The molar concentration of the sodium hydroxide, NaOH, solution will be much greater than the concentration of crystal violet. This ensures that the reaction, which is first order with respect to crystal violet, will be first order overall (with respect to all reactants) throughout the experiment. You will monitor the reaction at different temperatures, while keeping the initial concentrations of the reactants the same for each trial. In this way, you will observe and measure the effect of temperature change on the rate of the reaction. From this information you will be able to calculate the activation energy, Ea, or the reaction.

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Vapor Pressure and Heat of Vaporization

When a liquid is placed in a container, and the container is sealed tightly, a portion of the liquid will evaporate. The newly formed gas molecules exert pressure in the container, while some of the gas condenses back into the liquid state. If the temperature inside the container is held constant, then at some point equilibrium will be reached. At equilibrium, the rate of condensation is equal to the rate of evaporation. The pressure at equilibrium is called vapor pressure, and will remain constant as long as the temperature in the container does not change.

In mathematical terms, the relationship between the vapor pressure of a liquid and temperature is described in the Clausius-Clayperon equation,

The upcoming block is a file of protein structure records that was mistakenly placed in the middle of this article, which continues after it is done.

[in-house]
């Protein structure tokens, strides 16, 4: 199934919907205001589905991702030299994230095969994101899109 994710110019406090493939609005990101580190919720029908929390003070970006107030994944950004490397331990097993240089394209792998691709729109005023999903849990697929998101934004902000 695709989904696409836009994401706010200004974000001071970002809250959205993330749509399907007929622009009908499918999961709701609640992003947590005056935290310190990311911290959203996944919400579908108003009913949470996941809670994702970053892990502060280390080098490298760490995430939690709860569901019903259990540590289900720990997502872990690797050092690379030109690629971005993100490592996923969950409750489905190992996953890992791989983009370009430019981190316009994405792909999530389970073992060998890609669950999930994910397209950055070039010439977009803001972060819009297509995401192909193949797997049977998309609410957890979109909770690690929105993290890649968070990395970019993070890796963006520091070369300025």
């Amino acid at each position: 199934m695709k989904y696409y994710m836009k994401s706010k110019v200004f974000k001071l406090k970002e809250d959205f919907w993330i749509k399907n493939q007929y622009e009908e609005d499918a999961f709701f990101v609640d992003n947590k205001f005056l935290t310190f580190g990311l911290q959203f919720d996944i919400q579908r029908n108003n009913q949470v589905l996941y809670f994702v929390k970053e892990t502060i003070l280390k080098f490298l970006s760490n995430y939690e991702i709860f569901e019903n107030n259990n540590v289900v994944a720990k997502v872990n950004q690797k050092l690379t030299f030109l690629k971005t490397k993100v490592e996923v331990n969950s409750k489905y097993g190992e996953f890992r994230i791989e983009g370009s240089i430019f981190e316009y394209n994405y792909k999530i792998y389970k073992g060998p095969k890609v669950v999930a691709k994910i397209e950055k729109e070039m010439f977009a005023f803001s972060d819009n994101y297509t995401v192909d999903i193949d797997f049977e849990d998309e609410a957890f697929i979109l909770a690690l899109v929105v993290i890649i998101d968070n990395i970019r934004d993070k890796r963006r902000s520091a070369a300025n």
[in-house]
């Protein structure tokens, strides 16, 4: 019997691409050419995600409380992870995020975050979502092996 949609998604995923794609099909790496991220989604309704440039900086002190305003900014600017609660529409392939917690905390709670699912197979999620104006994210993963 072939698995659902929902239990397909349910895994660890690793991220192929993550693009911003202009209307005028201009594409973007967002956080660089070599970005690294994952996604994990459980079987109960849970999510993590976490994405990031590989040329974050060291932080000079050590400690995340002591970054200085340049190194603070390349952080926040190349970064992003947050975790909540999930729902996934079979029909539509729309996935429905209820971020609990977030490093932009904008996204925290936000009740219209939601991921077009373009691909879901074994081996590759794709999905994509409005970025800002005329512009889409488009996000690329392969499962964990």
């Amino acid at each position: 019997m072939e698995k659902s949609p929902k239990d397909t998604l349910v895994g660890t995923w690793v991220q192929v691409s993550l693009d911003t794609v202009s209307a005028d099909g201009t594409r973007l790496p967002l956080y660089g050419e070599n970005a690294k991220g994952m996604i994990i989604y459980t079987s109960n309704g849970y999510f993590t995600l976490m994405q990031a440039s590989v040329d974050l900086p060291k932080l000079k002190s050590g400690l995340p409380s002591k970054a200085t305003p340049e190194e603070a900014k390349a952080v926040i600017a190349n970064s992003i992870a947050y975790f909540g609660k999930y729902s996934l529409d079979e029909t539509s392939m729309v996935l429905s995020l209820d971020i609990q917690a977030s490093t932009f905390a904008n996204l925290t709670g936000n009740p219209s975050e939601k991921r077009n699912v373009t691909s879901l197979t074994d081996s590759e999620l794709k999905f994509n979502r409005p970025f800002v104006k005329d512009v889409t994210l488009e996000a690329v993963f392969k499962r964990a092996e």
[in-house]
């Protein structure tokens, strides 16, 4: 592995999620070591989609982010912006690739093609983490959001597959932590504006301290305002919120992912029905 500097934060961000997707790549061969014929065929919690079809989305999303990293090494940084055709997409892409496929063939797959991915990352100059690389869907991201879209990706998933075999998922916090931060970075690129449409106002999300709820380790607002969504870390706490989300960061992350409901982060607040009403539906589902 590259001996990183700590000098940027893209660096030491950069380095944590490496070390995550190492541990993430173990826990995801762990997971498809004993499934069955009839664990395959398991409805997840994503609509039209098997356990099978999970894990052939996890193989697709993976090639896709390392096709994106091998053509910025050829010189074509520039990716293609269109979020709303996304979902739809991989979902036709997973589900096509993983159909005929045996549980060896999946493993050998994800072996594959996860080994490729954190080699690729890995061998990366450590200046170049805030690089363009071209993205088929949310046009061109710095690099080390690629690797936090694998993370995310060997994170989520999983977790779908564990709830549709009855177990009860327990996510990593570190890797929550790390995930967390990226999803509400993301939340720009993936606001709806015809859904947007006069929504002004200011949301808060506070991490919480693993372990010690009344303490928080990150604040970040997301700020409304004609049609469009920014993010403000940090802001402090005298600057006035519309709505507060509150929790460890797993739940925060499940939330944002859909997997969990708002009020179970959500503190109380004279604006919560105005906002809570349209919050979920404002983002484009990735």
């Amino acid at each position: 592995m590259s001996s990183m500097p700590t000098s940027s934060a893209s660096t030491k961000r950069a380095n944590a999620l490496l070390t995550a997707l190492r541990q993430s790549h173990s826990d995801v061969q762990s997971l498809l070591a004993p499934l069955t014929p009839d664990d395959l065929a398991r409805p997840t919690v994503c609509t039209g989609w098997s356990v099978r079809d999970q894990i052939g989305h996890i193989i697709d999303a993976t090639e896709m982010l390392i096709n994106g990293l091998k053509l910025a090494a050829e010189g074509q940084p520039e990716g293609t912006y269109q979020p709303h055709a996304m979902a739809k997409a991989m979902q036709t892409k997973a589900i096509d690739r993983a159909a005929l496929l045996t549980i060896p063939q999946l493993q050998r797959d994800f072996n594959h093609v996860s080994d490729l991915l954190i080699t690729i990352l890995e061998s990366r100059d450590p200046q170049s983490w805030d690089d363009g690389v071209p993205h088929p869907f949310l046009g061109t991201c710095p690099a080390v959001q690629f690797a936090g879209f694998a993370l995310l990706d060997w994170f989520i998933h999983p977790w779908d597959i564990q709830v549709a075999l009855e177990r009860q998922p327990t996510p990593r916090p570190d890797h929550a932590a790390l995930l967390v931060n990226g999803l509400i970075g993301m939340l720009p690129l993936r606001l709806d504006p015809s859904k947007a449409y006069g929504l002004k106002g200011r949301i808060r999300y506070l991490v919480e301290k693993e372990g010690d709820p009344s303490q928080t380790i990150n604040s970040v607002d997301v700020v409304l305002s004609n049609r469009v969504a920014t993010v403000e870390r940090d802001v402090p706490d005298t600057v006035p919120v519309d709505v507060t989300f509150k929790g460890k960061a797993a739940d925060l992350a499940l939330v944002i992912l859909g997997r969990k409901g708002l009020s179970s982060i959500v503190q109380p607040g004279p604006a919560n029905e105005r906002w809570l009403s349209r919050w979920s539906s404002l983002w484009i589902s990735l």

\ln P = \frac{{ - \Delta {H_{vap}}}}  {R}\left( {\frac{1}  {T}} \right) + C

where ln P is the natural logarithm of the vapor pressure, ΔHvap is the heat of vaporization, R is the universal gas constant (8.31 J/mol•K), T is the absolute, or Kelvin, temperature, and C is a constant not related to heat capacity. Thus, the Clausius-Clayperon equation not only describes how vapor pressure is affected by temperature, but it relates these factors to the heat of vaporization of a liquid. ΔHvap is the amount of energy required to cause the evaporation of one mole of liquid at constant pressure.

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Determining the Half-Life of an Isotope

One type of nuclear reaction is called radioactive decay, in which an unstable isotope of an element changes spontaneously and emits radiation. The mathematical description of this process is shown below.

R(t) = {R_0}{e^{ - \lambda t}}